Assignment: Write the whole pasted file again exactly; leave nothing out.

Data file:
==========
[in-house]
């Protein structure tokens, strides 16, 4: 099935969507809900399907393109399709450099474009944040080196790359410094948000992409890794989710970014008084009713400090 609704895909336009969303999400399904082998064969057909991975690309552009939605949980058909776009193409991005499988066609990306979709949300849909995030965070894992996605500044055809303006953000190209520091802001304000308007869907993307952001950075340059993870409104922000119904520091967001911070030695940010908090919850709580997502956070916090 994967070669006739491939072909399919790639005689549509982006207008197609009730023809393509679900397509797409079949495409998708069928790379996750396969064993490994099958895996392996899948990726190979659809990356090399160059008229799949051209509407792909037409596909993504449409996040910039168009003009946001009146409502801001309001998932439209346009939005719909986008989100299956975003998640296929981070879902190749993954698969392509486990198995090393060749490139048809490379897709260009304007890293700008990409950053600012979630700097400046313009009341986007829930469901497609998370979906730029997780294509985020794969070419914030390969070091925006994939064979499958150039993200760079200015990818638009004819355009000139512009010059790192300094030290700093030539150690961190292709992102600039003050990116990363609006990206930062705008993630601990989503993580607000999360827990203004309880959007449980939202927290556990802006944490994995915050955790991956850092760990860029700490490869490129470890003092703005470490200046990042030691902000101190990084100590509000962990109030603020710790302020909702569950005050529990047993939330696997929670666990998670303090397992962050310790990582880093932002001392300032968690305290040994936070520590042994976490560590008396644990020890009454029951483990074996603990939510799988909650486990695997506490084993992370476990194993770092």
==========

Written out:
[in-house]
């Protein structure tokens, strides 16, 4: 099935969507809900399907393109399709450099474009944040080196790359410094948000992409890794989710970014008084009713400090 609704895909336009969303999400399904082998064969057909991975690309552009939605949980058909776009193409991005499988066609990306979709949300849909995030965070894992996605500044055809303006953000190209520091802001304000308007869907993307952001950075340059993870409104922000119904520091967001911070030695940010908090919850709580997502956070916090 994967070669006739491939072909399919790639005689549509982006207008197609009730023809393509679900397509797409079949495409998708069928790379996750396969064993490994099958895996392996899948990726190979659809990356090399160059008229799949051209509407792909037409596909993504449409996040910039168009003009946001009146409502801001309001998932439209346009939005719909986008989100299956975003998640296929981070879902190749993954698969392509486990198995090393060749490139048809490379897709260009304007890293700008990409950053600012979630700097400046313009009341986007829930469901497609998370979906730029997780294509985020794969070419914030390969070091925006994939064979499958150039993200760079200015990818638009004819355009000139512009010059790192300094030290700093030539150690961190292709992102600039003050990116990363609006990206930062705008993630601990989503993580607000999360827990203004309880959007449980939202927290556990802006944490994995915050955790991956850092760990860029700490490869490129470890003092703005470490200046990042030691902000101190990084100590509000962990109030603020710790302020909702569950005050529990047993939330696997929670666990998670303090397992962050310790990582880093932002001392300032968690305290040994936070520590042994976490560590008396644990020890009454029951483990074996603990939510799988909650486990695997506490084993992370476990194993770092």